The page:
The Big Chip Awards is the place where a lot of local firms show off their digital media stuff, but I think in the next few years there is going to be a lot more in general tech locally.
As you probably know, innovation tends to come from smaller, risk-taking companies than it does much bigger firms. We’re primed, we’re just not moving as hard as we could yet, IMHO.
Is the work on offer interesting or routine?
PR: It tends to be bespoke development work for larger organisations. High street names often bring their digital portfolio to be developed here. What’s just starting to break out now is the start-up with their own technology funded out of VC or other investment channels.
I expect in the next few years Manchester will become more of a mixture of companies that develop for themselves as part of their own business as well as handling bespoke development as part of a media campaign.
Does the work focus on any particular technology or admin/programming skills? Are there Open Source opportunites?
PR: I’d say it’s dominated by web and ISP work (we have the largest concentration of telecoms and data centre work outside of London) but there are some interesting light engineering firms doing interesting stuff with embedded systems. They’re not prominent though, and don’t talk themselves up.
What about the big national/international tech companies – do they have big set-ups that co-ordinate with the grass roots developers? Any developments in the pipeline to look forward to?
PR: Sun Microsystems is working hard to reach us, and they’re just starting to succeed. They’re based down the road, and doing much better at engaging than the regional IBM office (which is mostly sales). Google has a Manchester office but it’s sales only.
If they took notice of us, we’d take notice of them. As it is, we’re quite happy co-existing if they’re not interested in what’s under their noses.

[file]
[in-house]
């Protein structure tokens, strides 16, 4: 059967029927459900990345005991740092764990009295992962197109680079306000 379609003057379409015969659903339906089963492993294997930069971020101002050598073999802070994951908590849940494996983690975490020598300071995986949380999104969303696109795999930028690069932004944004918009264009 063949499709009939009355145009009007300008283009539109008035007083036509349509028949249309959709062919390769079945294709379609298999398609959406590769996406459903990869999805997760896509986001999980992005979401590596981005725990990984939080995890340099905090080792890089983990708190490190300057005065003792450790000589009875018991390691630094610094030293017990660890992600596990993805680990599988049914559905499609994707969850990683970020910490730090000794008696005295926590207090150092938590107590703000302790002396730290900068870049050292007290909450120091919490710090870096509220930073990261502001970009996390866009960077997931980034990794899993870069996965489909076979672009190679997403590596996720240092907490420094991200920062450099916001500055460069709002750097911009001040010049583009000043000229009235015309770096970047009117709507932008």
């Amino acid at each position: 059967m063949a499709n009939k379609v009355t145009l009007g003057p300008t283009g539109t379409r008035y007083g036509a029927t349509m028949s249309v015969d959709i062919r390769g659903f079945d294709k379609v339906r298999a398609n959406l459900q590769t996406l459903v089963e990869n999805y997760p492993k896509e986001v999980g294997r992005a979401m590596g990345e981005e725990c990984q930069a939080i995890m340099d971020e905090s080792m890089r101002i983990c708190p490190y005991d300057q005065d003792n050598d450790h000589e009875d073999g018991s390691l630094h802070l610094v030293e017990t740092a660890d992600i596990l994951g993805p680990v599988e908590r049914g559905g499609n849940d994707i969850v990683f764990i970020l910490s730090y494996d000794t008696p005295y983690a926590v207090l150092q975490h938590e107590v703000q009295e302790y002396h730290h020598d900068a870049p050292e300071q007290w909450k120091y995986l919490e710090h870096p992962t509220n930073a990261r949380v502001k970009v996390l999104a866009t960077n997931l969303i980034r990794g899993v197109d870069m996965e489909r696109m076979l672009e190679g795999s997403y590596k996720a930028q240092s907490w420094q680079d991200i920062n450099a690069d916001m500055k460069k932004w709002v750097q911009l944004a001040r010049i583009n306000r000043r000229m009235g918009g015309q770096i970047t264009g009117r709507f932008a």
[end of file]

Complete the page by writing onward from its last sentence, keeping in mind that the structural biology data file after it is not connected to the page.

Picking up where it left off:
Does the culture support start-ups?
PR: Yes. The Northern Quarter is very bohemian, and the city itself is full of relatively cheap office space. The cost of living is comparatively low for a cosmopolitan city, and VCs are starting to take interest. The Universities run R&D outfits and incubators and because the city itself is so small everybody kind of has a way of knowing everybody else – useful when you need ideas and contacts.
Are the government helpful in this regard?
PR: The Objective 2 funding has ended, but the NWDA still are trying to help in ways they can. The council are keen to help where they can through MDDA, but it’s becoming more “self-hosting” through Manchester Digital and GeekUp and NWDC. We’re trying to break the culture of saying “why isn’t somebody doing something about this?” and actually doing something about it ourselves. It’ll take a while, but if the enthusiasm is there, it’ll work.
Is there a ready supply of venture capitalists eager to invest in the talent of a promising set-up?
PR: I know of one VC firm on the look out for local companies, and there are rumours of more expecting knocks on the door. To my knowledge, it’s only these guys who go to the effort of trying to knock on geeks first: http://www.enterprise-ventures.co.uk/